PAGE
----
The future of East Pierce Fire & Rescue lies only a block away from the current headquarters and, while meeting a need identified need for the 152-mile district, has raised questions in the community.
In February, the fire commission board of directors approved a land purchase for a permanent department home, which will be on the corner of Main Street and Veteran’s Memorial Drive E. The headquarters cost the district $2.5 million, paid through commissioner-issued bonds out of the department’s regular operating budget, which is roughly $20 million.
This August, district voters are being asked to approve a , which would increase revenue for the department by about $2.5 million.
The owner of a home valued at $250,000 would pay approximately approximately $95.00 in 2013, or $7.92 per month if the levy passes. The levy helps preserve staffing and training, which the department needs to maintain current response times and service levels.
In an interview with the Tacoma News Tribune, former Edgewood volunteer firefighter and chief Don Nelson criticized the department’s land purchase and said it hasn't done enough to save money before going to the ballot.
"The easy way out is to ask voters for additional dollars,” Nelson told the TNT.
Plans to develop the empty lot across the street from won’t materialize for what could be up to 10 years, but Fire Chief Jerry Thorson said the land purchase was a crucial investment for fire district and fit the needs identified in the East Pierce Capital Facilities plan for the next 20 years.
“We don’t have any plans to build a station right now, there is no funding for it,” said Thorson. “But it was one of the business opportunities that, even though times are tight right now, the board of commissioners felt would be worth the investment in the district’s future.”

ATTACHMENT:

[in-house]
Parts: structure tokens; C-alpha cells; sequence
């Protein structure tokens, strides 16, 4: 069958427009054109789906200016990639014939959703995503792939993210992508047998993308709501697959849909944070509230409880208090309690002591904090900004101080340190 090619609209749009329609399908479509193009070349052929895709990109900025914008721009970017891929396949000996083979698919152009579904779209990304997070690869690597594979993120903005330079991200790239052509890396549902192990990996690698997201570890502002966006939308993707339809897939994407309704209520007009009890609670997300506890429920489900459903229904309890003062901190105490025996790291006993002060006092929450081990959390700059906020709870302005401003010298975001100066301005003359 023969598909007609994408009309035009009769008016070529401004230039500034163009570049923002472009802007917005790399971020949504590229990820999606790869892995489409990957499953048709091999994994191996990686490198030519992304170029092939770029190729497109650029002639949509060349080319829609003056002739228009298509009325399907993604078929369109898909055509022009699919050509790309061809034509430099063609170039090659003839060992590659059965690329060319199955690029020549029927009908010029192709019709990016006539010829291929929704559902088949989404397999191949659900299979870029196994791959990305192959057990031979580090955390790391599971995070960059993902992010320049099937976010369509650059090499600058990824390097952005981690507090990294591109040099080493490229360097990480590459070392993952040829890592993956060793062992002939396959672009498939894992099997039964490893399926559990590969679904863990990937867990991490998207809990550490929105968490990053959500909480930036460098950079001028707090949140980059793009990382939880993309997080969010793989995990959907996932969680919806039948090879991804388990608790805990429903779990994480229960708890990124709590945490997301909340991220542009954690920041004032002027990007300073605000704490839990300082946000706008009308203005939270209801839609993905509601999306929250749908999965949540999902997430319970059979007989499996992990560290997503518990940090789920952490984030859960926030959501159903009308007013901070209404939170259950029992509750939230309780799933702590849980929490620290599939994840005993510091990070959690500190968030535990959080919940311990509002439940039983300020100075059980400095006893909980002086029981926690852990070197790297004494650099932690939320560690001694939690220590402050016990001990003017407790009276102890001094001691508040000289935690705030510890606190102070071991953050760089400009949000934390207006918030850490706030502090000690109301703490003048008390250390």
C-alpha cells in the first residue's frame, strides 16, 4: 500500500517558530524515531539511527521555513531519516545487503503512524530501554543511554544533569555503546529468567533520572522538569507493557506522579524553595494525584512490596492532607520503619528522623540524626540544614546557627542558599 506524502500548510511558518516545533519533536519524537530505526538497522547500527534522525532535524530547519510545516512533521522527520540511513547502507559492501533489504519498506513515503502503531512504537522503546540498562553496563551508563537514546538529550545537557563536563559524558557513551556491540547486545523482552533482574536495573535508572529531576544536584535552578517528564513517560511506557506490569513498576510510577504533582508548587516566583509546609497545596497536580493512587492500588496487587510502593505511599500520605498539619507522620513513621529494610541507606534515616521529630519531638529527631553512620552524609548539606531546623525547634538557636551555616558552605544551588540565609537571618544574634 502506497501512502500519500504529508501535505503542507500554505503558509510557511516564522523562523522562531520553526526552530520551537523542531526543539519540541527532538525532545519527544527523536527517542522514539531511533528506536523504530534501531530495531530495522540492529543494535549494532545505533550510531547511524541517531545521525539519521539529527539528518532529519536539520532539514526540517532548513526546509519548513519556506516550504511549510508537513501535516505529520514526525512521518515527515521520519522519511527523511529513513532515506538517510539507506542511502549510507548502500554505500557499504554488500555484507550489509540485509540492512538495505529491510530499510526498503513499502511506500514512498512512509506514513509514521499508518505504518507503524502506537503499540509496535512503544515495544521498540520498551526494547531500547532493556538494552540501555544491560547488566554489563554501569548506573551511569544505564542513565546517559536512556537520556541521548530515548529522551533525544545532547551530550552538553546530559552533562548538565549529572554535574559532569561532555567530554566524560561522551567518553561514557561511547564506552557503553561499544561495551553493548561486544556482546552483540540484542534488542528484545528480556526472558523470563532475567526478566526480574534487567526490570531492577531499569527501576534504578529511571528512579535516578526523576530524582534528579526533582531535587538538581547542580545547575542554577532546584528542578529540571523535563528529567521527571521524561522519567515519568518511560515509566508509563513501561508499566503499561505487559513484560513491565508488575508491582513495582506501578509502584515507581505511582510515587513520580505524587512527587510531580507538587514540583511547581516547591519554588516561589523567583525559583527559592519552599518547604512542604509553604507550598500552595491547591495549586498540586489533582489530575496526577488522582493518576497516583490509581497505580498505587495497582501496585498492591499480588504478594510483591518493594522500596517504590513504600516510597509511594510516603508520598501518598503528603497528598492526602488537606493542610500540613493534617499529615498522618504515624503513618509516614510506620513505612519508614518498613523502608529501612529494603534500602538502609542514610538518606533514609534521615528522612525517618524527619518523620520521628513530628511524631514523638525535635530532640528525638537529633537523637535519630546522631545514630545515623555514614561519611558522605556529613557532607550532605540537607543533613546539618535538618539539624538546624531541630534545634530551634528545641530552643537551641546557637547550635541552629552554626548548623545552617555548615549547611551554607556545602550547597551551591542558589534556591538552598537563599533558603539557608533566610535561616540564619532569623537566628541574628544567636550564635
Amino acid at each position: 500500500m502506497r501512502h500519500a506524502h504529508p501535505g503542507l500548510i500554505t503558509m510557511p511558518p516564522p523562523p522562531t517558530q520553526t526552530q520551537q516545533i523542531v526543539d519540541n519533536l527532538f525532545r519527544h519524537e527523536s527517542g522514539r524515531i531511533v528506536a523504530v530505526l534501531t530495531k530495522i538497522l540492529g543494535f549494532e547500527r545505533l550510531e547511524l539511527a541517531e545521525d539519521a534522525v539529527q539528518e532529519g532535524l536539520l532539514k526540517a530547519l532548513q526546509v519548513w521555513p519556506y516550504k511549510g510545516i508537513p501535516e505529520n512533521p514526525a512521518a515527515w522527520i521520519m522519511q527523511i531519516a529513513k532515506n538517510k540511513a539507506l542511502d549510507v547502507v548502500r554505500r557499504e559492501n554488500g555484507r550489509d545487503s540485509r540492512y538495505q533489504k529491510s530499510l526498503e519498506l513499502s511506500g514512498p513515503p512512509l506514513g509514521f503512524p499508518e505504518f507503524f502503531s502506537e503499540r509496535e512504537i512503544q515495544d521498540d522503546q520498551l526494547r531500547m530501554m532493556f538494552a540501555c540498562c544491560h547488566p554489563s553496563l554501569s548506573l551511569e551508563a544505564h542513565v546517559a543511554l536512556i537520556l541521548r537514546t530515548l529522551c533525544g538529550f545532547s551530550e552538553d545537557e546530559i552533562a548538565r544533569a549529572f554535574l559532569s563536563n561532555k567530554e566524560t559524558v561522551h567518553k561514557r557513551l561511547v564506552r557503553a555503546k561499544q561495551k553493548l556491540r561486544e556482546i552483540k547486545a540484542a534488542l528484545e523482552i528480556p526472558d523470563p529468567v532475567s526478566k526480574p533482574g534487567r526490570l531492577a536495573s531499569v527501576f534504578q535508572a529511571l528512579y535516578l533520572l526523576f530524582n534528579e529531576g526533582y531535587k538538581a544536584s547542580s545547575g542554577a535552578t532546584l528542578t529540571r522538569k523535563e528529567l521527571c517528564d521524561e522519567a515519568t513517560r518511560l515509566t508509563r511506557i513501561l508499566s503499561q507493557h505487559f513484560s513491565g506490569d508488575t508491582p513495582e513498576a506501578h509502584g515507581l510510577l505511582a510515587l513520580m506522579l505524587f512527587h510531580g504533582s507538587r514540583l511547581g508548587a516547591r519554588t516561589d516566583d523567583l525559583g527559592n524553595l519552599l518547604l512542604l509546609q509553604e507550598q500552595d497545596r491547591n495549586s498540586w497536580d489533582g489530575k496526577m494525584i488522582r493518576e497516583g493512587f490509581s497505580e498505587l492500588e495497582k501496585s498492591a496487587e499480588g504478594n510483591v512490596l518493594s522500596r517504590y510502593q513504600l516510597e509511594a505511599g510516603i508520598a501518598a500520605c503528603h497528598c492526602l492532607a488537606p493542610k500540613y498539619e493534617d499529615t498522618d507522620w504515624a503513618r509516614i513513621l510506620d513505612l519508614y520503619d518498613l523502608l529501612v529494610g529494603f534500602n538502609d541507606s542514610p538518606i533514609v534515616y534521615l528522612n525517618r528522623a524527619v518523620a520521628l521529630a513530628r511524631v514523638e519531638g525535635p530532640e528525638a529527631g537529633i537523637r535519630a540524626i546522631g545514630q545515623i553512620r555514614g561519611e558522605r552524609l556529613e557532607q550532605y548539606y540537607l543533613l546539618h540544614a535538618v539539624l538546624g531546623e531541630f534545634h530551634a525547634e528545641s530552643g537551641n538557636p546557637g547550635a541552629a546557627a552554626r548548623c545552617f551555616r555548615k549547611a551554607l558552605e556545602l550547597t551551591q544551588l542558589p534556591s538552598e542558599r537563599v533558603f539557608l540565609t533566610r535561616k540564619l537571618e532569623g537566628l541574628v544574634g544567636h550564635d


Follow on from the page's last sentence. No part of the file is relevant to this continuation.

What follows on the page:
Thorson said the location of the land was a draw – if the department headquarters moved even a mile away from it’s current spot, all of the district’s fire houses would have to be reevaluated because of the change in response time.
“Some may question the logic of purchasing land in tough times, but 5 years from now, that land might not be available or the price could rise dramatically,” said Thorson.
East Pierce Fire & Rescue struck a deal with the landowner to only pay interest on the property for the next few years. The cost to the district this year was $35,000, and then $65,000 annually for the next four years. After that, the district will pay the remaining principal.
Headquarters will house responding firefighters and department administrative offices. Plans also include space for public access meeting rooms.
“The overarching concept is a fire station and public gathering place, where the public can come interact with the firefighters and have access to meeting space,” said Thorson.
The new headquarters will not include a firefighter-training center, which the district still needs. Currently, firefighters use empty parking lots and commercial businesses for ladder and equipment training. Thorson said no property has been identified yet for a future East Pierce training center.
Currently, East Pierce shares a roof with the Bonney Lake Police Department at the on Veteran's Memorial Drive and rents the facilities from the City of Bonney Lake.
“The current building is not designed very well for firefighters to operate out of and there isn’t enough room for our current personnel and no room for growth,” said Thorson. “The city has made it very clear that they want us to move out at the end of our lease so they can expand the police department.”
East Pierce Fire & Rescue’s lease with Bonney Lake expires in 2015. Even with the land purchase, Thorson predicts the fire department will probably have to apply for a lease extension, since a voter bond in the next three years for a building a new headquarters is almost out of the question.
Thorson told Patch that the department plans to watch the economy closely and hopes to drop the operations levy and work on a voter bond, which may not happen for the next 10 years.